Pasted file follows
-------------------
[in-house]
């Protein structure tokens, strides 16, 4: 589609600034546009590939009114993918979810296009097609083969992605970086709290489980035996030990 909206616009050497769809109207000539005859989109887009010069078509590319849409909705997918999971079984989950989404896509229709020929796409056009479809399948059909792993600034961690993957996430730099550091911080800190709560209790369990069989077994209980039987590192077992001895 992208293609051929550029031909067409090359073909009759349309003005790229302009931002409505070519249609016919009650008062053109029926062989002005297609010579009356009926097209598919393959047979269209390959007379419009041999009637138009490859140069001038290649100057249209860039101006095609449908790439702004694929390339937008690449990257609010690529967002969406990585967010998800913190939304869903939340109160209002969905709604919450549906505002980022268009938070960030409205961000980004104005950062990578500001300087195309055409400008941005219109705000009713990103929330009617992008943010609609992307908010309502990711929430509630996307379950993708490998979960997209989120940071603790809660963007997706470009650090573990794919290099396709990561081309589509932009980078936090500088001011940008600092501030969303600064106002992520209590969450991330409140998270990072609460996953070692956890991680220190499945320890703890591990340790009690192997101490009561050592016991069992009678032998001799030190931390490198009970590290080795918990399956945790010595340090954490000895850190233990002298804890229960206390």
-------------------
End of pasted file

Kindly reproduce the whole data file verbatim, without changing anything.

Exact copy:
[in-house]
């Protein structure tokens, strides 16, 4: 589609600034546009590939009114993918979810296009097609083969992605970086709290489980035996030990 909206616009050497769809109207000539005859989109887009010069078509590319849409909705997918999971079984989950989404896509229709020929796409056009479809399948059909792993600034961690993957996430730099550091911080800190709560209790369990069989077994209980039987590192077992001895 992208293609051929550029031909067409090359073909009759349309003005790229302009931002409505070519249609016919009650008062053109029926062989002005297609010579009356009926097209598919393959047979269209390959007379419009041999009637138009490859140069001038290649100057249209860039101006095609449908790439702004694929390339937008690449990257609010690529967002969406990585967010998800913190939304869903939340109160209002969905709604919450549906505002980022268009938070960030409205961000980004104005950062990578500001300087195309055409400008941005219109705000009713990103929330009617992008943010609609992307908010309502990711929430509630996307379950993708490998979960997209989120940071603790809660963007997706470009650090573990794919290099396709990561081309589509932009980078936090500088001011940008600092501030969303600064106002992520209590969450991330409140998270990072609460996953070692956890991680220190499945320890703890591990340790009690192997101490009561050592016991069992009678032998001799030190931390490198009970590290080795918990399956945790010595340090954490000895850190233990002298804890229960206390």